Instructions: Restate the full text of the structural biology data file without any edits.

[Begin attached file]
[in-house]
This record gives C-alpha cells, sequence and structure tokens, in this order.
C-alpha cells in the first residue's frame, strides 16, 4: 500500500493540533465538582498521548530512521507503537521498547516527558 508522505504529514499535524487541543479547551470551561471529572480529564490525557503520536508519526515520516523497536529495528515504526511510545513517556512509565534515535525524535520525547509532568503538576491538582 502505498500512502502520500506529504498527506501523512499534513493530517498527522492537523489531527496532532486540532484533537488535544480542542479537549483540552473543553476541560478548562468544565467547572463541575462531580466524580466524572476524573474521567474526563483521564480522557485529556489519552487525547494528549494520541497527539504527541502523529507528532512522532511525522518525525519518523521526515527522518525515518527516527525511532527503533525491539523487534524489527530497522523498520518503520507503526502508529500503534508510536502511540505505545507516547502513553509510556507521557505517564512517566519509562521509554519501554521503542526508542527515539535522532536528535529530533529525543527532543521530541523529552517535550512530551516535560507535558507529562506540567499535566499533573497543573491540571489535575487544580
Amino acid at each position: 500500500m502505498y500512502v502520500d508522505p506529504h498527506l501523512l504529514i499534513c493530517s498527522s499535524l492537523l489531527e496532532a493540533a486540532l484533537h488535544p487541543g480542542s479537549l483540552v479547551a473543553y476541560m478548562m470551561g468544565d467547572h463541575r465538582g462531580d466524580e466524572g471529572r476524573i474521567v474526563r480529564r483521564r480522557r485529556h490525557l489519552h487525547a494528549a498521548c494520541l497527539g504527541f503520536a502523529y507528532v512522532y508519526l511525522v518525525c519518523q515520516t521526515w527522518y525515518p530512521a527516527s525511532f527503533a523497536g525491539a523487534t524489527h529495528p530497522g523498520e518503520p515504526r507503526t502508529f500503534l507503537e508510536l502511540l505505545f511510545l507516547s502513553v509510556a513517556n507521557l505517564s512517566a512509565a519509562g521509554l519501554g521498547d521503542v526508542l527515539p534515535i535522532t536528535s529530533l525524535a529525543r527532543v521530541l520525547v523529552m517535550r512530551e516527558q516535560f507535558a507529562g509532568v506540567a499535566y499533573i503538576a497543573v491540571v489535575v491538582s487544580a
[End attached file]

[in-house]
This record gives C-alpha cells, sequence and structure tokens, in this order.
C-alpha cells in the first residue's frame, strides 16, 4: 500500500493540533465538582498521548530512521507503537521498547516527558 508522505504529514499535524487541543479547551470551561471529572480529564490525557503520536508519526515520516523497536529495528515504526511510545513517556512509565534515535525524535520525547509532568503538576491538582 502505498500512502502520500506529504498527506501523512499534513493530517498527522492537523489531527496532532486540532484533537488535544480542542479537549483540552473543553476541560478548562468544565467547572463541575462531580466524580466524572476524573474521567474526563483521564480522557485529556489519552487525547494528549494520541497527539504527541502523529507528532512522532511525522518525525519518523521526515527522518525515518527516527525511532527503533525491539523487534524489527530497522523498520518503520507503526502508529500503534508510536502511540505505545507516547502513553509510556507521557505517564512517566519509562521509554519501554521503542526508542527515539535522532536528535529530533529525543527532543521530541523529552517535550512530551516535560507535558507529562506540567499535566499533573497543573491540571489535575487544580
Amino acid at each position: 500500500m502505498y500512502v502520500d508522505p506529504h498527506l501523512l504529514i499534513c493530517s498527522s499535524l492537523l489531527e496532532a493540533a486540532l484533537h488535544p487541543g480542542s479537549l483540552v479547551a473543553y476541560m478548562m470551561g468544565d467547572h463541575r465538582g462531580d466524580e466524572g471529572r476524573i474521567v474526563r480529564r483521564r480522557r485529556h490525557l489519552h487525547a494528549a498521548c494520541l497527539g504527541f503520536a502523529y507528532v512522532y508519526l511525522v518525525c519518523q515520516t521526515w527522518y525515518p530512521a527516527s525511532f527503533a523497536g525491539a523487534t524489527h529495528p530497522g523498520e518503520p515504526r507503526t502508529f500503534l507503537e508510536l502511540l505505545f511510545l507516547s502513553v509510556a513517556n507521557l505517564s512517566a512509565a519509562g521509554l519501554g521498547d521503542v526508542l527515539p534515535i535522532t536528535s529530533l525524535a529525543r527532543v521530541l520525547v523529552m517535550r512530551e516527558q516535560f507535558a507529562g509532568v506540567a499535566y499533573i503538576a497543573v491540571v489535575v491538582s487544580a